"There is only one way to avoid criticism: do nothing, say nothing, and be nothing." ~Aristotle

I think about this quote whenever I step into a situation that will force me to expand my comfort zone. It reminds me that playing it safe isn't really living. Rather, it's existing.

The same goes for rejection. We've all been stung by the sound of NO. We've all allowed ourselves to be temporarily defined by another person's decision to reject us, even when it's not personal.

How can we not only move beyond the pain of rejection, but also embrace the gifts that rejection provides us?

Author and entrepreneur Jia Jiang decided to face his life-long fear of rejection, which originated from a classroom event when he was 6 years old, because he knew his fear was holding him back from living the fullest life possible.

In a recent TED Talk, he shared why he finally created the courage to face his fear, and how this journey opened up more opportunities than he could have ever imagined. Jiang committed to 100 days of straight rejection to desensitize himself to the pain that "no" can cause.

His requests (which almost always generated an emphatic "no") ranged from requesting a "burger refill" at a restaurant to requesting to plant flowers in a stranger's back yard.

Along the way, he was surprised to have received a few yes's too. Krispy Kreme donuts agreed to make him a donut in the shape of the Olympic symbol, and his local Starbucks agreed to let him be a "greeter" - a position he created to greet customers as they entered the store.

Here are Jiang's most important lessons he learned from being rejected 100 days in a row.

  1. We can often turn a "No" into a "Yes."
    Jiang discovered that often people say No because they don't have enough information, or because they feel at risk if they say Yes. The best way to change a No to a Yes is often with the question "Why."

    When we ask "why," we give the person an opportunity to share what it is about our ask that is making them uncomfortable.

    I experienced this with a long-time customer who initially said No to working together. I knew he wanted to work with me, and needed to work with me, but something was holding him back. Through patience, and by giving him an opportunity to share his objections, I was able to diffuse his hesitation, and replace the fear with trust and confidence.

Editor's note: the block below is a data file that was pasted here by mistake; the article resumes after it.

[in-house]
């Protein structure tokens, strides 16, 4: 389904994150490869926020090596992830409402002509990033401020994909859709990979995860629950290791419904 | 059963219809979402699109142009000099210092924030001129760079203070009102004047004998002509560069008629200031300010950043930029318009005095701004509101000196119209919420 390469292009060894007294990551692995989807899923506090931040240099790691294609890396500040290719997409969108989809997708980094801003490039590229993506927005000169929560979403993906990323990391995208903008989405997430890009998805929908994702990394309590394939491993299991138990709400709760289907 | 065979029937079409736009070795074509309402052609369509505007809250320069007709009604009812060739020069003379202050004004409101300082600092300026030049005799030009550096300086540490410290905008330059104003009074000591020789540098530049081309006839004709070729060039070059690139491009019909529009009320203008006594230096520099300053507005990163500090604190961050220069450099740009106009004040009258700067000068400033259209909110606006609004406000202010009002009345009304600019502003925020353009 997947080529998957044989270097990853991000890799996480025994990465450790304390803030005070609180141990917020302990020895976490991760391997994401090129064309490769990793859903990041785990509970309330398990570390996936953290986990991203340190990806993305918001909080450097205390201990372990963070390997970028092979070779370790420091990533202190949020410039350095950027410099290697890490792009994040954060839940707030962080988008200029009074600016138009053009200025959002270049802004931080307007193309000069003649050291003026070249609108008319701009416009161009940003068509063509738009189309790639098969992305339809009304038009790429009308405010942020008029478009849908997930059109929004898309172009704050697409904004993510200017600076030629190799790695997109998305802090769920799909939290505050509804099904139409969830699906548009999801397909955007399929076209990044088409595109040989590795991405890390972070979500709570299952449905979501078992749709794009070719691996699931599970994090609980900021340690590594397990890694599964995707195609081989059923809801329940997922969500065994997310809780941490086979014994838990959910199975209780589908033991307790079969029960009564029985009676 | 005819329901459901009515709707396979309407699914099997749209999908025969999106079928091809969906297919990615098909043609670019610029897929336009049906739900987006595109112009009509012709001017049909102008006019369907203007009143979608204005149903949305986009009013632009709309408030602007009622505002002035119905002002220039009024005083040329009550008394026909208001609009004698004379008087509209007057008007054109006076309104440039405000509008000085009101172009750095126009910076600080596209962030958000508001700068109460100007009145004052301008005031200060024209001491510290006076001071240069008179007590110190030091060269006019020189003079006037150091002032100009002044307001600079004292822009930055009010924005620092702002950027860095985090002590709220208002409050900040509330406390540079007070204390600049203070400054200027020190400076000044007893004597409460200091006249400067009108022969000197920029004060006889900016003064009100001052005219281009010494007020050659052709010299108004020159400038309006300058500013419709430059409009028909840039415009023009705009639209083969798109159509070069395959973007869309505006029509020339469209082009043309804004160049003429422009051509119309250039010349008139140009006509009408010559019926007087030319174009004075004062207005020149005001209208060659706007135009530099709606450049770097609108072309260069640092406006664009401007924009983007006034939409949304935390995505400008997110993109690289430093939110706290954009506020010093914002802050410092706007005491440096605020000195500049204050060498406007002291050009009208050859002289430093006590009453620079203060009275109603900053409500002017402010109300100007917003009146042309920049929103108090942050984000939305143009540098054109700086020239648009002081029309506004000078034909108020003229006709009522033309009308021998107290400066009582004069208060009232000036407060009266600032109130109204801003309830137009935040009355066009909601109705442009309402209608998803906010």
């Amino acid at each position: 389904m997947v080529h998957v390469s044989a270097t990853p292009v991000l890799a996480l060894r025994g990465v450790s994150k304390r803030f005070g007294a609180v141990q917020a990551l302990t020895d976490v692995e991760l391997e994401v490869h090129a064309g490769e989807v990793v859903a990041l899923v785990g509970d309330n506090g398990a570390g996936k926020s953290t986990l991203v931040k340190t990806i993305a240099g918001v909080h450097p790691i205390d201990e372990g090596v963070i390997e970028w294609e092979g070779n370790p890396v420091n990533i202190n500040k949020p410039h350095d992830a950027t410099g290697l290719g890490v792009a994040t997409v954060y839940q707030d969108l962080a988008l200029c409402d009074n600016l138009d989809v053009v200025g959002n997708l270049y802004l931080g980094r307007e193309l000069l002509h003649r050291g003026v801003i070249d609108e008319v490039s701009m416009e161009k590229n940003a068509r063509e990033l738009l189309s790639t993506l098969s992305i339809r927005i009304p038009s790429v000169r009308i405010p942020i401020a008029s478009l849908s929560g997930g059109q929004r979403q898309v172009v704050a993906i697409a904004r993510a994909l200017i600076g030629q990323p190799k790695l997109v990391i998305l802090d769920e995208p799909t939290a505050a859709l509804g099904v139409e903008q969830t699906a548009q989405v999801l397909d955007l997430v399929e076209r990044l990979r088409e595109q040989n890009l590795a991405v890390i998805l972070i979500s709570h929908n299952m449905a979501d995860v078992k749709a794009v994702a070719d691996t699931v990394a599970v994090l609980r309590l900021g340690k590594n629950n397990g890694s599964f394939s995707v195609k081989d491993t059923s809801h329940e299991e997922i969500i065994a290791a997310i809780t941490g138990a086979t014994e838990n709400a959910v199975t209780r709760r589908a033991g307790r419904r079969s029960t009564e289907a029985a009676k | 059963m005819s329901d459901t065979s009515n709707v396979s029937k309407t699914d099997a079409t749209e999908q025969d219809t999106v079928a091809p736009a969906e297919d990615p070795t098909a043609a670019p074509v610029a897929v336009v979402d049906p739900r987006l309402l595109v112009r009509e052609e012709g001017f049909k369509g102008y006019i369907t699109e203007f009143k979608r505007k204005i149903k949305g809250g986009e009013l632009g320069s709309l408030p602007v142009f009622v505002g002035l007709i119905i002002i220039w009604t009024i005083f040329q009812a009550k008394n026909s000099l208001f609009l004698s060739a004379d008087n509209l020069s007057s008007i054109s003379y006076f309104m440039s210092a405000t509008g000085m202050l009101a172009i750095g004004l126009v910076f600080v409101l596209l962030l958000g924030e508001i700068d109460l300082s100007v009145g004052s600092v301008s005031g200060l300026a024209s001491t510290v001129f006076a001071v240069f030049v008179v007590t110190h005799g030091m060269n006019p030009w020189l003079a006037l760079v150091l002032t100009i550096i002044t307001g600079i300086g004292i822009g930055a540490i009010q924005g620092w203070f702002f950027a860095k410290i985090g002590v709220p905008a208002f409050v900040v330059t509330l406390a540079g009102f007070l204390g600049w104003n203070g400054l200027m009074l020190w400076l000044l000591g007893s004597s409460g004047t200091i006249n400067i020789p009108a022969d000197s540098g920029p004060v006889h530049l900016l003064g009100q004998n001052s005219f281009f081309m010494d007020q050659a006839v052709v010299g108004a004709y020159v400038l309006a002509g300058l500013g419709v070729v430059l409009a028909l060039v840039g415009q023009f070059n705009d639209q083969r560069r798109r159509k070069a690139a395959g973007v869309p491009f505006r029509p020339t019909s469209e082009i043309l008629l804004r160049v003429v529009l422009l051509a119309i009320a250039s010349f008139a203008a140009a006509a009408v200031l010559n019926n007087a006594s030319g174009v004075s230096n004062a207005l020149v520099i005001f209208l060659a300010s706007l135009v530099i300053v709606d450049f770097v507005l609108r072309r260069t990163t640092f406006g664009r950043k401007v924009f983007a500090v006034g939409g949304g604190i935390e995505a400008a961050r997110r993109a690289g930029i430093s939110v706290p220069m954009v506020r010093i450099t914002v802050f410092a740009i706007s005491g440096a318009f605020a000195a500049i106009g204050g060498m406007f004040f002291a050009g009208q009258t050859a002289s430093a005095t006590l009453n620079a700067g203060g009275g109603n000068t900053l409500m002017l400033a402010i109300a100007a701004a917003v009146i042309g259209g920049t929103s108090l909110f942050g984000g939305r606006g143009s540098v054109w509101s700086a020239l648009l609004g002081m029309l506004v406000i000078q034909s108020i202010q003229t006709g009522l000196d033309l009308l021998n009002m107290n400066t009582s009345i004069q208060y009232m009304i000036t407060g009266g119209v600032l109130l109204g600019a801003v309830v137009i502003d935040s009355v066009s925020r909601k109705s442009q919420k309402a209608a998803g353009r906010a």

No is often used as a protective measure when someone doesn't have all of the information they need to move forward.
  2. Empathy is a great tool to break down barriers.
    When Jiang initially asked Starbucks to be a "greeter," he was met with surprise and skepticism. As soon as he noticed this, he put himself in the shoes of the manager and said, "Is that weird?" Immediately, the manager could relate to him. He knew they were on the same page. "Yeah, it's weird," he said.

    However, in that moment, the manager learned that Jiang was not there to do any harm. He gained his trust.
  3. Persistence often turns a No into a Yes.
    Jiang has always wanted to teach. However, he convinced himself that he would never be able to teach because he wasn't a certified teacher, and he had no experience teaching.

    He mustered the courage to approach a professor at the University of Texas, and was rejected multiple times. However he stayed persistent, and eventually the professor gave him a slot in the class.

    Jiang learned that he could fulfill a life dream simply by asking.
  4. Rejection never defines you. Your reaction following rejection defines you.
    Throughout his experiment to desensitize himself to the pain of rejection, Jiang learned that that it was not the experience of rejection that was causing him pain. Rather, it was the way he personalized it and internalized it.

    Leaders such as Martin Luther King Jr., Nelson Mandela, and Ghandi all had the ability to see the higher purpose and bigger picture beyond the rejection they experienced. They did not let non-believers diminish their own beliefs or goals.
  5. We can use rejection to fuel our determination to succeed.
    Steve Jobs was fired from his own company. His own Board terminated him. This motivated him even more to build a better company beyond Apple, and then eventually go back into Apple and reclaim it. Rejection can be one of our greatest gifts if we are open to learning from it.


How is your fear of rejection holding you back? Do you want to play it safe, or do you want to open yourself up to possibility? These two outcomes can not co-exist.

Good luck!